Deformation of Microchannels Embedded in an Elastic Medium

[+] Author and Article Information
VIvek Ramachandran

Integrated Soft Materials Lab, Carnegie Mellon University, Pittsburgh,Pennsylvania 15213

Carmel Majidi

Integrated Soft Materials Lab, Carnegie Mellon University, Pittsburgh,Pennsylvania 15213

1Corresponding author.

ASME doi:10.1115/1.4040477 History: Received April 29, 2018; Revised May 30, 2018


The deformation of microfluidic channels in a soft elastic medium has a central role in the operation of lab-on-a-chip devices, fluidic soft robots, liquid metal electronics, and other emerging soft-matter technologies. Understanding the influence of mechanical load on changes in channel cross-section is essential for designing systems that either avoid channel collapse or exploit such collapse to control fluid flow and connectivity. In this manuscript, we examine the deformation of microchannel cross sections under far-field compressive stress and derive a ``gauge factor'' that relates externally applied pressure with change in cross-sectional area. We treat the surrounding elastomer as a Hookean solid and use 2D plane strain elasticity, which has previously been shown to predict microchannel deformations that are in good agreement with experimental measurements. Numerical solutions to the governing Lam\'e (Navier) equations are found to match both the analytic solutions obtained from a complex stress function and closed-form algebraic approximations based on linear superposition. The application of this theory to soft microfluidics is demonstrated for several representative channel geometries.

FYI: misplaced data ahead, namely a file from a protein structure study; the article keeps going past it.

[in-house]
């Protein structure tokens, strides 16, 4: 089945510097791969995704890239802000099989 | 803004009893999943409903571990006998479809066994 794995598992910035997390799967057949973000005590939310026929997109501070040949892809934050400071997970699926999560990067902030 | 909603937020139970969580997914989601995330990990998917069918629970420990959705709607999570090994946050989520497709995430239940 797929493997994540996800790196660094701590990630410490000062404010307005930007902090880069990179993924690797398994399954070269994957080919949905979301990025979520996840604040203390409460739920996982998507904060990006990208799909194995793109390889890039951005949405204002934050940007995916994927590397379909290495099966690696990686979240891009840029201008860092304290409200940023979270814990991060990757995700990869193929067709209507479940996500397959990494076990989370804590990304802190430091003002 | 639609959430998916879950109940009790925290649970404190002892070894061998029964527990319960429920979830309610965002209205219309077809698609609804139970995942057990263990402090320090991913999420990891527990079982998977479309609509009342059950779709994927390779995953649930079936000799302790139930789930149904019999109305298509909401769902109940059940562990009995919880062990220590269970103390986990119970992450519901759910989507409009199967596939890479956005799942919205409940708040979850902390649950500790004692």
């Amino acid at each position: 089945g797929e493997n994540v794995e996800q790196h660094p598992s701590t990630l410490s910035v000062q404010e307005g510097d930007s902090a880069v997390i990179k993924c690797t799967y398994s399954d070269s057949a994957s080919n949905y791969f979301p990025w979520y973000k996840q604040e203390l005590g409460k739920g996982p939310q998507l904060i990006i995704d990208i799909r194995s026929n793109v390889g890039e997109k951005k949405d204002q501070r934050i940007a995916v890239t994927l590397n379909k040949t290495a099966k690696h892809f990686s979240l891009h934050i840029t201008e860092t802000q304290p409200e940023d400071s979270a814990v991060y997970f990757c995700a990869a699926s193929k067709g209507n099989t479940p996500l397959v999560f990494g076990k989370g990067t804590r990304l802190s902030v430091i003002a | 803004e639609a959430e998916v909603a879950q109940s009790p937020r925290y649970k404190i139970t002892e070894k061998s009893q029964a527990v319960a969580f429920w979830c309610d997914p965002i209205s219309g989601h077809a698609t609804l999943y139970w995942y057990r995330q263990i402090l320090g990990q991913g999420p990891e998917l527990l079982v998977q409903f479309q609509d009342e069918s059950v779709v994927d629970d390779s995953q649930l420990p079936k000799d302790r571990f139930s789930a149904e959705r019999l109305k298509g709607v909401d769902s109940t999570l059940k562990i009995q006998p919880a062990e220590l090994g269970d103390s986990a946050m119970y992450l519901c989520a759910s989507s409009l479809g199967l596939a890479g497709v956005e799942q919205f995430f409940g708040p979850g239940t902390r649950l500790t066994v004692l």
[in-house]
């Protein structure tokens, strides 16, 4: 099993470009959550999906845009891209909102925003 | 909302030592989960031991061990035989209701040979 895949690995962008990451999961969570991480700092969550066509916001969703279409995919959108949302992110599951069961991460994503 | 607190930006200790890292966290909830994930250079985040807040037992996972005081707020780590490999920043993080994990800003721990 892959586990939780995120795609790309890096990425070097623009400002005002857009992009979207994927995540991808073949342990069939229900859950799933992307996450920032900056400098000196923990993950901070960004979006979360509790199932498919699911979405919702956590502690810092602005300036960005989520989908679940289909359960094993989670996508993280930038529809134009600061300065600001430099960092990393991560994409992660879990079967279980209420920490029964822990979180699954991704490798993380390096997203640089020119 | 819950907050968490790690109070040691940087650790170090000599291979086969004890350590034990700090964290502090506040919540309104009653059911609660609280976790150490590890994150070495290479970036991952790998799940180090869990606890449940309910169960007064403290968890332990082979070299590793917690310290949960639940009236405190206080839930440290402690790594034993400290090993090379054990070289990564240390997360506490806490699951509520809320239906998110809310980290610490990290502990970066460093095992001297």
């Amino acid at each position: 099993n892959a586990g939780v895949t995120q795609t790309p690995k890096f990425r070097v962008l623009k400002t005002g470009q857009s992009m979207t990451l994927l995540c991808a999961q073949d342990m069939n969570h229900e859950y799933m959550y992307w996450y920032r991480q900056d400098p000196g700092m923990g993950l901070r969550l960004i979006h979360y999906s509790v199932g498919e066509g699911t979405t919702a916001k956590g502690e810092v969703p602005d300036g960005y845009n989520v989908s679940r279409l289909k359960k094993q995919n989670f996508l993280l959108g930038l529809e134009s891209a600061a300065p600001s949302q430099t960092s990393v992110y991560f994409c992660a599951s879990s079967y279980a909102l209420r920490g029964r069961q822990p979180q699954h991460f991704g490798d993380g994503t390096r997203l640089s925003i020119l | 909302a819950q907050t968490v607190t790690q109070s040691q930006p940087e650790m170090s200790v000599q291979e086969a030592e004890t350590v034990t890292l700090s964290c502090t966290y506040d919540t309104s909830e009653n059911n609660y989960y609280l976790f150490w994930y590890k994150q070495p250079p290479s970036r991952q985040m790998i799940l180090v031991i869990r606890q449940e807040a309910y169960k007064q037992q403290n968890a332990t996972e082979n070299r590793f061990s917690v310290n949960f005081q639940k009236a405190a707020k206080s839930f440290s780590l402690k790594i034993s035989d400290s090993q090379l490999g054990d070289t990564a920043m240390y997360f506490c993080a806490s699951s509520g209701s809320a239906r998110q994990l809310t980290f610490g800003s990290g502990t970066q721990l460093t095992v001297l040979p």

Copyright (c) 2018 by ASME
Your Session has timed out. Please sign back in to continue.






Some tools below are only available to our subscribers or users with an online account.

Related Content

Customize your page view by dragging and repositioning the boxes below.

Related Journal Articles
Related eBook Content
Topic Collections

Sorry! You do not have access to this content. For assistance or to subscribe, please contact us:

  • TELEPHONE: 1-800-843-2763 (Toll-free in the USA)
  • EMAIL: asmedigitalcollection@asme.org
Sign In